Word Wednesday: Platypus

The platypus, also known as the Australian duck-mole, is a fascinating creature with a complicated history. In fact, when European naturalists first saw it they thought it was an elaborate hoax because of its duck-bill, beaver-tail and its ability to lay eggs! Today, we better understand the platypus, but it continues to thrill people from all over the world.

Platypus at the Sydney Aquarium (by Stefan Kraft)


The name platypus can be broken down into two parts: platy and –pus.  Platy comes from the Greek word ‘platys’ which means flat or broad and –pus comes from the Greek word ‘pous’ which means foot. Ergo, platypus means ‘flat-footed’. Personally, I don’t think this name is as descriptive as it could be. Originally it was intended to be the name of the platypus’ genus, but it had already been used to describe the wood-boring ambrosia beetle. The scientific name was then changed to:

Ornithorhyncus anatinus

Scientific names can seem overwhelming at first, but they can typically be broken down just as easily as any other scientific term. Starting with the genus, Ornithorhynchus can break down into two parts: ornitho and –rhynchusOrnitho comes from the Greek word ‘ornis‘ meaning bird and –rhynchus comes from the Greek word ‘rhynkhos’ which means snout. The second half of the name, anatinus, does not need to be broken down. In Latin, anatinus means ‘duck-like’. Putting it all together, Ornithorhyncus anatinus literally mean duck-like bird-snout. This is a much better description of the platypus!

Mammal Phylogeny (O’Brien, 2008)

Now we know what platypus means, but what is a platypus? They live in burrows along the banks of freshwater rivers and lakes on the eastern coast of Australia, and are predominately nocturnal. Platypus are monotremes (meaning mammals that lay eggs) and along with the extant species of echidna, they are one of only three species of monotremes in the world, all of which live in Australia. They are some of the oldest orders of mammals, followed by the marsupials, and platypus as we know them have been around for approximately 9 million years. In the fossil record, there are remains of other species of platypus, but today there is only one. Because monotremes are basal mammals, they often differ drastically from the more derived orders.

Anatomically, the platypus is incredibly unique. Its duck-bill contains electroreceptors that allow it to find insects hidden in the mud at the bottom of a lake or river. Female platypus lay 2-4 leathery eggs each breeding season. Unlike birds or reptiles, platypus eggs develop in utero for about 28 days and are then incubated externally for about 10 days. After the eggs have hatched, the female produces milk from large glands beneath her skin, which is then secreted through pores on her abdomen. Baby platypus are born with teeth but lose them as the grow older and adults instead grind their food with horny plates in their mouths. Males have hollow spurs at the ankle of their hind legs which are connected to a venom gland. These venomous spurs are used in defense and to assert dominance during the breeding season. The venom can kill smaller animals and though it won’t kill a human, the pain is excruciating.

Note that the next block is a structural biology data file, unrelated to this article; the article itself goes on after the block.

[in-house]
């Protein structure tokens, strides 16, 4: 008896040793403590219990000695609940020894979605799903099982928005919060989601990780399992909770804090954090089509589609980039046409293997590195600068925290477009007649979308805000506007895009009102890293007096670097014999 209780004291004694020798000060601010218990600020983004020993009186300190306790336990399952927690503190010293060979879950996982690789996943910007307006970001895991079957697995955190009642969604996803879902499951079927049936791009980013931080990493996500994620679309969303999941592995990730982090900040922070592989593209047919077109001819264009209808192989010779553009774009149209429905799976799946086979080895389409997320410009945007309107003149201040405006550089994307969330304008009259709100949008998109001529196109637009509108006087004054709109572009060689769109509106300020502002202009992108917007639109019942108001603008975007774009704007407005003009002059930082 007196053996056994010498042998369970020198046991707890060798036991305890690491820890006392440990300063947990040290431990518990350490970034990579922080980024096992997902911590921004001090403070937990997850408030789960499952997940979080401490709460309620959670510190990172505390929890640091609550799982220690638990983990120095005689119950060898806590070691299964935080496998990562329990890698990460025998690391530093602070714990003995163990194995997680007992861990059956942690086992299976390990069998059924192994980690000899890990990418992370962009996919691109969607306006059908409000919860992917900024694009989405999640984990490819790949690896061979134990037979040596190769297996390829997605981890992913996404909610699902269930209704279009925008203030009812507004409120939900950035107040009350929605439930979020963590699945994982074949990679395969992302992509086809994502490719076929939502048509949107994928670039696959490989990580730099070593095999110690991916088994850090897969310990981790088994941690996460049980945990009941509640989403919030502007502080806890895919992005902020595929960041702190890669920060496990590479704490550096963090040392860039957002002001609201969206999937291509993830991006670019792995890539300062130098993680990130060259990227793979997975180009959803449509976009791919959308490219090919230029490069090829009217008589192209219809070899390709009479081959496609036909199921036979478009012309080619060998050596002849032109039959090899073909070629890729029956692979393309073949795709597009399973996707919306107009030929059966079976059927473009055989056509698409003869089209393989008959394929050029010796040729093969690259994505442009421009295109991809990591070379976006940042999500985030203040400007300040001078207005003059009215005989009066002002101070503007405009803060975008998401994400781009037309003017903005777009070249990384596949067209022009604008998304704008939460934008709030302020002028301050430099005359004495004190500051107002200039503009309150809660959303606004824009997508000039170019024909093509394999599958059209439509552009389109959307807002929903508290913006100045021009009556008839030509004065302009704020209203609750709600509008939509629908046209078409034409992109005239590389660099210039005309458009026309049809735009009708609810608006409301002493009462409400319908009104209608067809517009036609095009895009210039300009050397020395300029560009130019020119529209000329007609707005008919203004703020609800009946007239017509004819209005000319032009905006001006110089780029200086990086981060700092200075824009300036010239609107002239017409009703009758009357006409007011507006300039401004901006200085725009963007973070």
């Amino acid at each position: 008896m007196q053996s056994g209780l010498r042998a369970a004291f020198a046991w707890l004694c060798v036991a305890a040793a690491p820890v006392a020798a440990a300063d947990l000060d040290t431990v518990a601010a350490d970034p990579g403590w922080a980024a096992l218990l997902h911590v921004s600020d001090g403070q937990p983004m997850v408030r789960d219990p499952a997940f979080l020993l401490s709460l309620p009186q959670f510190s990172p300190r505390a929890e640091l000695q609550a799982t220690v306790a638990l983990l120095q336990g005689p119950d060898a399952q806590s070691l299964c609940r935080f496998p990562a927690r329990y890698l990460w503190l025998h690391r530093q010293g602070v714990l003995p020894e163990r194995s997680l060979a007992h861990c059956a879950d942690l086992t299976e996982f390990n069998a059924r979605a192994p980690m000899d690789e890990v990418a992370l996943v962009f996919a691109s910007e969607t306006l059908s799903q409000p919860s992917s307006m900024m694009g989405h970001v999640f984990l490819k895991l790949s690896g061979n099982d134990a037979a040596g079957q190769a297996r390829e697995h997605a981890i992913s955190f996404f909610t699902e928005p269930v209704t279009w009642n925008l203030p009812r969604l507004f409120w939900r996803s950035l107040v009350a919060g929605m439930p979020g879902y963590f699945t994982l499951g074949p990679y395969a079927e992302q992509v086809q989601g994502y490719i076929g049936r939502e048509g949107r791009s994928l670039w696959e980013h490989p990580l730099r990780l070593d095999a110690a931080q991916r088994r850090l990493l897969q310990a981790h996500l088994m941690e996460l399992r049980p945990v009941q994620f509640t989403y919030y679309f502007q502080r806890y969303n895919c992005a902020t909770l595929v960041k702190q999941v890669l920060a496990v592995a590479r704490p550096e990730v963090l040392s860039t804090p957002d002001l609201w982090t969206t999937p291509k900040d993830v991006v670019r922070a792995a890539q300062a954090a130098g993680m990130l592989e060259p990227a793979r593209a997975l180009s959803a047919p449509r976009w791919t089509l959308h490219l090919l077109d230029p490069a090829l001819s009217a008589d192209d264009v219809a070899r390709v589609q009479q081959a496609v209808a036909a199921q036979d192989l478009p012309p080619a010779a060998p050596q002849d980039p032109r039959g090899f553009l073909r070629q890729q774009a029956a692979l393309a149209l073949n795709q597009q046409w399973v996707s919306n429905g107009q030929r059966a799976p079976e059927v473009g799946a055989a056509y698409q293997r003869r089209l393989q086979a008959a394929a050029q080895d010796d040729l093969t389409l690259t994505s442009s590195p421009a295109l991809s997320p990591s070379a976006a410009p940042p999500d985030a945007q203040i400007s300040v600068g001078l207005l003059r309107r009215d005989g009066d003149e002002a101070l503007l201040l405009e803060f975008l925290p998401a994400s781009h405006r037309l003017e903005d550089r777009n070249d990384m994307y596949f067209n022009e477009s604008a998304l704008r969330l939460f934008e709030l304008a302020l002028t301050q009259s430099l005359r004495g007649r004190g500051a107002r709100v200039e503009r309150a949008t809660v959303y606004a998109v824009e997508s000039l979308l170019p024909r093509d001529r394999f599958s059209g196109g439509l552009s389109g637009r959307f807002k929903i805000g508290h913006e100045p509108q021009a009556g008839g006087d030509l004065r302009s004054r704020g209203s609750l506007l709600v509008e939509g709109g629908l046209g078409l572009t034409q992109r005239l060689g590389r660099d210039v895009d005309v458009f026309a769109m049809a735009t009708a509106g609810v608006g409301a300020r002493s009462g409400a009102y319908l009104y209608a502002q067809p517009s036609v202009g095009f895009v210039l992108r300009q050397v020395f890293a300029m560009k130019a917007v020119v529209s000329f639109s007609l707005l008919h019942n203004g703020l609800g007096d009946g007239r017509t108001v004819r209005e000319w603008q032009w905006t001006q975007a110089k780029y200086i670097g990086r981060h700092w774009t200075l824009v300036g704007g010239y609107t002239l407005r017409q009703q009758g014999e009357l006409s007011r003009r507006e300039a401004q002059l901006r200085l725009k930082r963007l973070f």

Platypus skeleton at the Melbourne Museum (by Peter Halasz)

Despite the common misconception, a baby platypus is not called a ‘puggle’. In fact, there is no official name for a baby platypus, but ‘platypup’ is commonly suggested. Similarly, the plural of platypus is not ‘platypi’. Because the root of platypus is Greek and not Latin, the plural should be ‘platypodes’. However, ‘platypuses’ and simply ‘platypus’ are also accepted.

The platypus is an amazing creature. As well as being a scientifically fascinating animal, it is also a source of pride in Australia. It is frequently used as a national mascot, it is the animal emblem of New South Wales, and it appears on the reverse of the 20 cent coin. The platypus is also a part of pop culture, from Pride and Platypus to Perry the Platypus in the tv show Phineas and Ferb.

To learn more about the platypus, check out the links below!

Online Etymology Dictionary: Platypus

Australian Fauna: Platypus


O’Brien, S.J. 2008. The Platypus Genome Unraveled. Cell 133:6, 953-955. 


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